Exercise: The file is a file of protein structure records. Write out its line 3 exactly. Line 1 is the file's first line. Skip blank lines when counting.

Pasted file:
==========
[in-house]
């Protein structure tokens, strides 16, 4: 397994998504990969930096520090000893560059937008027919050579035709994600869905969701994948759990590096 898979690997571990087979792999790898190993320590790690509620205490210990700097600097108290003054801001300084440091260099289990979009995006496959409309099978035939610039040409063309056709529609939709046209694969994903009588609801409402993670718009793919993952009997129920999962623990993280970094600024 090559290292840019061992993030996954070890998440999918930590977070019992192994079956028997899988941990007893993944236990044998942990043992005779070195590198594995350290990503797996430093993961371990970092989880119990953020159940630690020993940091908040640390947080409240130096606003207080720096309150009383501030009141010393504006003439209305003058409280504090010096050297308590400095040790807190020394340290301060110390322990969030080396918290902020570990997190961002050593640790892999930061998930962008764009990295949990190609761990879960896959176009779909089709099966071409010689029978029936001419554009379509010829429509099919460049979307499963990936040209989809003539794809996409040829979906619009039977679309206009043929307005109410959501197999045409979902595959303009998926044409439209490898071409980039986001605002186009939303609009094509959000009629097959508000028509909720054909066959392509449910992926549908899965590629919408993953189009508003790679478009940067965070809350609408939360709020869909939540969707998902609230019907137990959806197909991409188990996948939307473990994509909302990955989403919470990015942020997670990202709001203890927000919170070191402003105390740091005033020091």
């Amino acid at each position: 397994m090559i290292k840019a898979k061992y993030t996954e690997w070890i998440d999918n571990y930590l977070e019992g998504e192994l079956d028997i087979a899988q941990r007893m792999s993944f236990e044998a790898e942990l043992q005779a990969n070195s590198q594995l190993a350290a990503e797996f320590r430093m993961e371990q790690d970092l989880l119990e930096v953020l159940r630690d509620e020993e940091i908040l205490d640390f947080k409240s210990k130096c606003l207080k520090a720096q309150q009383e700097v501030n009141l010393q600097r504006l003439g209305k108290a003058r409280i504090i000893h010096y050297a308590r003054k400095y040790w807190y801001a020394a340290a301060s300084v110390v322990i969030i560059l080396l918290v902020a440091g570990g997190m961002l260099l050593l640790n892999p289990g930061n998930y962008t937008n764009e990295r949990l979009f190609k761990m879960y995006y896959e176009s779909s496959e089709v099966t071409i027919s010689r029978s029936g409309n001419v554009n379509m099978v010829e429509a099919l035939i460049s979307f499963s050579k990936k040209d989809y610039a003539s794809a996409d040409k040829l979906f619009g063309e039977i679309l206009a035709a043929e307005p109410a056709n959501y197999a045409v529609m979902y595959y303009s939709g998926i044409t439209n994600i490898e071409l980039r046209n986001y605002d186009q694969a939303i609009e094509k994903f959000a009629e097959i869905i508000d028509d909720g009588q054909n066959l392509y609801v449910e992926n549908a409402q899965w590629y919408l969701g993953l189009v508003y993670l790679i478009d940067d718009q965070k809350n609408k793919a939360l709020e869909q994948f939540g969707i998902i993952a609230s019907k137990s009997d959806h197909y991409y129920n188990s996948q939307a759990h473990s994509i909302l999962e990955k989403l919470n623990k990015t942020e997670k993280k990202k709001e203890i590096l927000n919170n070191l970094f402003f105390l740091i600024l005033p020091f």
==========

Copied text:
């Amino acid at each position: 397994m090559i290292k840019a898979k061992y993030t996954e690997w070890i998440d999918n571990y930590l977070e019992g998504e192994l079956d028997i087979a899988q941990r007893m792999s993944f236990e044998a790898e942990l043992q005779a990969n070195s590198q594995l190993a350290a990503e797996f320590r430093m993961e371990q790690d970092l989880l119990e930096v953020l159940r630690d509620e020993e940091i908040l205490d640390f947080k409240s210990k130096c606003l207080k520090a720096q309150q009383e700097v501030n009141l010393q600097r504006l003439g209305k108290a003058r409280i504090i000893h010096y050297a308590r003054k400095y040790w807190y801001a020394a340290a301060s300084v110390v322990i969030i560059l080396l918290v902020a440091g570990g997190m961002l260099l050593l640790n892999p289990g930061n998930y962008t937008n764009e990295r949990l979009f190609k761990m879960y995006y896959e176009s779909s496959e089709v099966t071409i027919s010689r029978s029936g409309n001419v554009n379509m099978v010829e429509a099919l035939i460049s979307f499963s050579k990936k040209d989809y610039a003539s794809a996409d040409k040829l979906f619009g063309e039977i679309l206009a035709a043929e307005p109410a056709n959501y197999a045409v529609m979902y595959y303009s939709g998926i044409t439209n994600i490898e071409l980039r046209n986001y605002d186009q694969a939303i609009e094509k994903f959000a009629e097959i869905i508000d028509d909720g009588q054909n066959l392509y609801v449910e992926n549908a409402q899965w590629y919408l969701g993953l189009v508003y993670l790679i478009d940067d718009q965070k809350n609408k793919a939360l709020e869909q994948f939540g969707i998902i993952a609230s019907k137990s009997d959806h197909y991409y129920n188990s996948q939307a759990h473990s994509i909302l999962e990955k989403l919470n623990k990015t942020e997670k993280k990202k709001e203890i590096l927000n919170n070191l970094f402003f105390l740091i600024l005033p020091f």